<link rel="stylesheet" href="cookies.css" type="text/css">

Make sure all files (like the thumbs-up icons) are in the correct directory path.

By default, the cookies modal features a light theme. However, we can change it to a dark theme by adding class="dark-theme" to <div id="cookies-modal"> in the Cookies Modal HTML tag from GTM.

Any tags that you want to you on your website to track your users activity should be set with the two triggers "Clicked on Accept Cookies" and "Page View - previously accepted cookies".

Clear your server and browser caché and open your website on a new tab.

Right-click anywhere on your webpage and click "Inspect Item" to open up the DevTools windown.

On the "Application" tab, navigate to the Storage›Cookies section of the sidebar, and click on your website's URL.

There should be no cookies saved on your browser by default.

Next, Click on the "Reject" button of the cookies modal. The modal should dissappear without saving any cookies.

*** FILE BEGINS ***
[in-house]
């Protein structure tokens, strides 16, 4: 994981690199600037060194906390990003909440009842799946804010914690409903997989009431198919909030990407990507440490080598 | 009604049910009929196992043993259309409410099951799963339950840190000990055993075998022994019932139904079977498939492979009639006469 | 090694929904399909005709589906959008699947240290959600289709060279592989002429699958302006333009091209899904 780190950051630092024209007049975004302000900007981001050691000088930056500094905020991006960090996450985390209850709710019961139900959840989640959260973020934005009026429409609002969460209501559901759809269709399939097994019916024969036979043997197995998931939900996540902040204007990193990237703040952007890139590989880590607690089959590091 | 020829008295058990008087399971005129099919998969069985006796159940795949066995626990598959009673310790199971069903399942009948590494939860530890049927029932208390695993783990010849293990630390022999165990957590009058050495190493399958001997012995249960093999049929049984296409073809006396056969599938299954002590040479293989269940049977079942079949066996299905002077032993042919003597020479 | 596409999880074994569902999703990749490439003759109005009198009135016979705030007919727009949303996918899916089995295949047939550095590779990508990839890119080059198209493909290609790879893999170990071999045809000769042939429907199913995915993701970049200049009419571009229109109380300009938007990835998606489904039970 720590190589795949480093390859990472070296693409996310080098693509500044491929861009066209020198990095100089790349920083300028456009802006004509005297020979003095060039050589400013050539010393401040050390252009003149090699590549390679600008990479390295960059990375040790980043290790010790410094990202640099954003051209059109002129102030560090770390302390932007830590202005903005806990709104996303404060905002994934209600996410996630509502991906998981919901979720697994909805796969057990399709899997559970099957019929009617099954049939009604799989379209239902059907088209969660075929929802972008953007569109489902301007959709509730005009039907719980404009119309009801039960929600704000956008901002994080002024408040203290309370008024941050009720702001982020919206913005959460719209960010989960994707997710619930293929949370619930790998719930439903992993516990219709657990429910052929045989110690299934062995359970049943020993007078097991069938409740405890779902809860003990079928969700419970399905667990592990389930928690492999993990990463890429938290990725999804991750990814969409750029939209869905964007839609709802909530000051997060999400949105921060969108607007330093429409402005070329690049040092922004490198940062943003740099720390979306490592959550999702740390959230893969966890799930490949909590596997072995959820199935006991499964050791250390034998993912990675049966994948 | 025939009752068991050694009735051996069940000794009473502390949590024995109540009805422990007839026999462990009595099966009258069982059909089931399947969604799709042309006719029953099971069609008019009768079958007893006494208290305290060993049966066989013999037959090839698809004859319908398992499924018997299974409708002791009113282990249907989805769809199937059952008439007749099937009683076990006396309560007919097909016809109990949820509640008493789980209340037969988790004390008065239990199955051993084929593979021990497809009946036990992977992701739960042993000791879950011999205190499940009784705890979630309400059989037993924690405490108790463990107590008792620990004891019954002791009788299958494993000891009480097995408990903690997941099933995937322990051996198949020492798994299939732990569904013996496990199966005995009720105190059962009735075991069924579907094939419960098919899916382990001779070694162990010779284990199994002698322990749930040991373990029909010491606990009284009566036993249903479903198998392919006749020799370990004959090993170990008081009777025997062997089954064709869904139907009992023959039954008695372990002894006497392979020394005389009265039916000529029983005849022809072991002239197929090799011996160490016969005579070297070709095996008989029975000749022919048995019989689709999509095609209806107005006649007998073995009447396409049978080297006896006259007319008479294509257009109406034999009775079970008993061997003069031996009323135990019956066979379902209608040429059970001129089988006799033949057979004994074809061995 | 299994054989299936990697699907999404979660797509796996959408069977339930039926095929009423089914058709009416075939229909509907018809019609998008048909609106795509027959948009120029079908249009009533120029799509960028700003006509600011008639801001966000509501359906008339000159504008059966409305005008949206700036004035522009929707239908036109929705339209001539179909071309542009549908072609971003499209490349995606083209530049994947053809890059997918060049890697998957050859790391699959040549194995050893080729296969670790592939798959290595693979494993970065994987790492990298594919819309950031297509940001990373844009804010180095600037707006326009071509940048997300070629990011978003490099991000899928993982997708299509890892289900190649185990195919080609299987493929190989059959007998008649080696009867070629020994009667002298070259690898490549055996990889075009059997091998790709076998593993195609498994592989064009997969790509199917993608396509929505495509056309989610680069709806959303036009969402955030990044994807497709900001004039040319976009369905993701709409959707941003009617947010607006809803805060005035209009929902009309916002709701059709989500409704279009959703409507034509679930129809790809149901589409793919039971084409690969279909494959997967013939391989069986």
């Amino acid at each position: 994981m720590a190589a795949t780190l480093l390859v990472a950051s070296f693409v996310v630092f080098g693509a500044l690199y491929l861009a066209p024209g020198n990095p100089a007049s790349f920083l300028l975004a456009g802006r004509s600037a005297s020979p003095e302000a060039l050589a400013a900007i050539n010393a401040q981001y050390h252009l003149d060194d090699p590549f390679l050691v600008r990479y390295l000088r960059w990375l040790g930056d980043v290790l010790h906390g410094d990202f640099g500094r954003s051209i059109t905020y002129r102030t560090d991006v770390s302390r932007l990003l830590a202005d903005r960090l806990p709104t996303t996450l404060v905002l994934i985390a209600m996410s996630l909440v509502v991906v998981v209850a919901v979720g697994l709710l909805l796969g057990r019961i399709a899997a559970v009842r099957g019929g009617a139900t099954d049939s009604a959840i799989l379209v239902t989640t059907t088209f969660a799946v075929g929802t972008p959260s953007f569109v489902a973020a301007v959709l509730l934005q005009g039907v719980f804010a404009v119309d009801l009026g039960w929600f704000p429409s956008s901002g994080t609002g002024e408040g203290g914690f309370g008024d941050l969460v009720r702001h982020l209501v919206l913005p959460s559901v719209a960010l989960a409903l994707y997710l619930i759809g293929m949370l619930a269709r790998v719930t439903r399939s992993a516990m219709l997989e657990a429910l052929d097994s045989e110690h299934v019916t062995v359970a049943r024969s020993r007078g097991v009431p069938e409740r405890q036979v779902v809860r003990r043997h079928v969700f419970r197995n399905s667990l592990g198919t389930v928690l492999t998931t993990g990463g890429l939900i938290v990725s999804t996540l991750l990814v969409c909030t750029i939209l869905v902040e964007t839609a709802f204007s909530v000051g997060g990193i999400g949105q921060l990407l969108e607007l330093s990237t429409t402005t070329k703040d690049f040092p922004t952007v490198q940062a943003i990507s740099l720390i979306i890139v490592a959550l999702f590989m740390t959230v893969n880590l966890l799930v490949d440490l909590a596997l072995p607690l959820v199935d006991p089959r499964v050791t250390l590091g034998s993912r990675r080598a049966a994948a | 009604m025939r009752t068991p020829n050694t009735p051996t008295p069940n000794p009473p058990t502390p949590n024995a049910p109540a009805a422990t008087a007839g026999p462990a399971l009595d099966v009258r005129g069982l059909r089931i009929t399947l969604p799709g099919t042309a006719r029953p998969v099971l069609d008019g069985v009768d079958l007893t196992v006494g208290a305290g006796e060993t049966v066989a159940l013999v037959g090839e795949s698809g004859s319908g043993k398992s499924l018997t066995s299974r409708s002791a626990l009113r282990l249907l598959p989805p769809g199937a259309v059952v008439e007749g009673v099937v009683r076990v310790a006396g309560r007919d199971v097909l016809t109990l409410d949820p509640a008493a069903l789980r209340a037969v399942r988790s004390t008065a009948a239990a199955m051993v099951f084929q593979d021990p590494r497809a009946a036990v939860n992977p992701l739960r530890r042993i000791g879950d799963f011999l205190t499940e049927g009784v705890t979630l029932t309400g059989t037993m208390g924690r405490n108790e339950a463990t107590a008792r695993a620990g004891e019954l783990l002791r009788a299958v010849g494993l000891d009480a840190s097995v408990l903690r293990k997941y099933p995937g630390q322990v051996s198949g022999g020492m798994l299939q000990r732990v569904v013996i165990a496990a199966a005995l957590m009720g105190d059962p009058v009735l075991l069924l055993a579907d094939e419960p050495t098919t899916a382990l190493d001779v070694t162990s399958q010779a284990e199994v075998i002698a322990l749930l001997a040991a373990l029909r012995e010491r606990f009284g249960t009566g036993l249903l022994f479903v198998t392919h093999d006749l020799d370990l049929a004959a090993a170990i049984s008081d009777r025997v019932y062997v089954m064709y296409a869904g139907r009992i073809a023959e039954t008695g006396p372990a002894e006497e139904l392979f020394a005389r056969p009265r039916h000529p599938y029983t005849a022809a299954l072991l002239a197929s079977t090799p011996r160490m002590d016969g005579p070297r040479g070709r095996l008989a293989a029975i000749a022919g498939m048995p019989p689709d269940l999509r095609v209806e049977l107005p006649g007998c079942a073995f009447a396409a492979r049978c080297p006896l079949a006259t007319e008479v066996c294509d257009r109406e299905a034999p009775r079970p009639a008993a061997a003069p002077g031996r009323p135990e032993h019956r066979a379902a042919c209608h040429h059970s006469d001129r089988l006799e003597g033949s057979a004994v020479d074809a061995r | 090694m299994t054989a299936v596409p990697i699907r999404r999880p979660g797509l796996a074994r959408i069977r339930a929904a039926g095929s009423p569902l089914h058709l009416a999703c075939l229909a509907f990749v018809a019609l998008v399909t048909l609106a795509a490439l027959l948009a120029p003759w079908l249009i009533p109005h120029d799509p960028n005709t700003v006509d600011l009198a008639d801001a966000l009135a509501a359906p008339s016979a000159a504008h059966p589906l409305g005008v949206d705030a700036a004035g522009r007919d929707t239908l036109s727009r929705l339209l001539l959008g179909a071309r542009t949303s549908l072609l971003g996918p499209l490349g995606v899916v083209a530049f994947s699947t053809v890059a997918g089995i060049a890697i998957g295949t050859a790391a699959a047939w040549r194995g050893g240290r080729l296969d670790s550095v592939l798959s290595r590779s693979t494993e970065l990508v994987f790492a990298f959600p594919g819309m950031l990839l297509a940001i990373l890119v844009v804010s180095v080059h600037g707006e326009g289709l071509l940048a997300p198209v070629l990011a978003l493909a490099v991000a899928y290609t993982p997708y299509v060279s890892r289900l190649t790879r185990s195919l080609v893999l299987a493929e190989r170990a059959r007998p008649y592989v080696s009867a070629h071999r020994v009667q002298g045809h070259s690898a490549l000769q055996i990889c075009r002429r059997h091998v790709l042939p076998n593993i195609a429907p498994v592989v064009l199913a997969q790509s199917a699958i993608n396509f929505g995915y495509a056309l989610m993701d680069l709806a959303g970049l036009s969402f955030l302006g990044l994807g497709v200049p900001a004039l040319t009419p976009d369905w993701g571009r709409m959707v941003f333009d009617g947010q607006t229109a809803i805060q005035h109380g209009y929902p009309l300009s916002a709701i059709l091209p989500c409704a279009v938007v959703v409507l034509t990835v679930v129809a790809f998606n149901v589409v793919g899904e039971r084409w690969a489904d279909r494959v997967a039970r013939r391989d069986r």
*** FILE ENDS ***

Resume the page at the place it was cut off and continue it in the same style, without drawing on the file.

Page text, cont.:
Refresh the website, the cookies modal should re-appear. This time, click on the "Accept" button.

Lastly, go back to the DevTools "Application" tab and make sure there is a new cookie being registered from your website named "consentAccepted" with a value of "True" and an expiration date set 90 days from today's date.

All other tracking cookies you might be using, like "_ga" from Google Analytics, should also be appearing on the DevTools window.

Support Privacy Protection